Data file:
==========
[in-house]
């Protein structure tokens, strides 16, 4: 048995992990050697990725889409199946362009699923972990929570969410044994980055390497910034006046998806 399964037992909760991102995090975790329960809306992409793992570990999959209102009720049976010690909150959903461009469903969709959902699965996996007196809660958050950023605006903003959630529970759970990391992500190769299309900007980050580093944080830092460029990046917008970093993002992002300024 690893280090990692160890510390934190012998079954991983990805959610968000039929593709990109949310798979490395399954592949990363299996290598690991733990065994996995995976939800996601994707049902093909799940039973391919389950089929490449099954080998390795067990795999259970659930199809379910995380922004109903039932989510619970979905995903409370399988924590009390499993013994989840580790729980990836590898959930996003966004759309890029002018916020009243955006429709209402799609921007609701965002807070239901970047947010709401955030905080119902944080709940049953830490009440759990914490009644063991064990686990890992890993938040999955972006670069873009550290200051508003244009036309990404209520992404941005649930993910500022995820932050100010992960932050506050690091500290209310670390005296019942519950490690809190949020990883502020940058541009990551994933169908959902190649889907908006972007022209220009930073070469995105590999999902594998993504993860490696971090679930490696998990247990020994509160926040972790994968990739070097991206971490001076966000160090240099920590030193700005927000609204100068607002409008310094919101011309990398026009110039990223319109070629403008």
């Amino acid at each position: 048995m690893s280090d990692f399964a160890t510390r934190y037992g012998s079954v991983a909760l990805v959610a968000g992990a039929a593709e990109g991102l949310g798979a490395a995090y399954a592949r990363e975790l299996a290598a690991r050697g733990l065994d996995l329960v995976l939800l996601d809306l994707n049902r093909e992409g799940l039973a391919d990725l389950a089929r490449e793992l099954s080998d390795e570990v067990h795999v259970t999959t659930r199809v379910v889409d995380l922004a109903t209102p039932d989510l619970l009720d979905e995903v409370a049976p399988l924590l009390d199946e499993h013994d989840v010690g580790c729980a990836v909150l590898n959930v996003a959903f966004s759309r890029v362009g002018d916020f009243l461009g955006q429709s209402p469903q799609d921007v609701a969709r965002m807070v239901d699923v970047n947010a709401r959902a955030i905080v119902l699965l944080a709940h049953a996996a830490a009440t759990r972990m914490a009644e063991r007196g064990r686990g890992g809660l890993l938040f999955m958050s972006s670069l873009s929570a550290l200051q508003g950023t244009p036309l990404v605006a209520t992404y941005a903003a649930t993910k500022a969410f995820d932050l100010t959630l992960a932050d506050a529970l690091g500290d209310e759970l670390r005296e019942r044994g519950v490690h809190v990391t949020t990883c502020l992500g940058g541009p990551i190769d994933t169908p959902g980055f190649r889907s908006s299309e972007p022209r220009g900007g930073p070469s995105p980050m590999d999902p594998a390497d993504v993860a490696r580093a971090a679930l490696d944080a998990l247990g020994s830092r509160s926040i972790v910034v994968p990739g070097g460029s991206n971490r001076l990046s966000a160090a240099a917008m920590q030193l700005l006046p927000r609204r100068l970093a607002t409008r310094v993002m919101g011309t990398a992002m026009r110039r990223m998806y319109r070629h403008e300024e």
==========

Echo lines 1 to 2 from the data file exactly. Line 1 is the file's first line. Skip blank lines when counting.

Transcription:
[in-house]
């Protein structure tokens, strides 16, 4: 048995992990050697990725889409199946362009699923972990929570969410044994980055390497910034006046998806 399964037992909760991102995090975790329960809306992409793992570990999959209102009720049976010690909150959903461009469903969709959902699965996996007196809660958050950023605006903003959630529970759970990391992500190769299309900007980050580093944080830092460029990046917008970093993002992002300024 690893280090990692160890510390934190012998079954991983990805959610968000039929593709990109949310798979490395399954592949990363299996290598690991733990065994996995995976939800996601994707049902093909799940039973391919389950089929490449099954080998390795067990795999259970659930199809379910995380922004109903039932989510619970979905995903409370399988924590009390499993013994989840580790729980990836590898959930996003966004759309890029002018916020009243955006429709209402799609921007609701965002807070239901970047947010709401955030905080119902944080709940049953830490009440759990914490009644063991064990686990890992890993938040999955972006670069873009550290200051508003244009036309990404209520992404941005649930993910500022995820932050100010992960932050506050690091500290209310670390005296019942519950490690809190949020990883502020940058541009990551994933169908959902190649889907908006972007022209220009930073070469995105590999999902594998993504993860490696971090679930490696998990247990020994509160926040972790994968990739070097991206971490001076966000160090240099920590030193700005927000609204100068607002409008310094919101011309990398026009110039990223319109070629403008």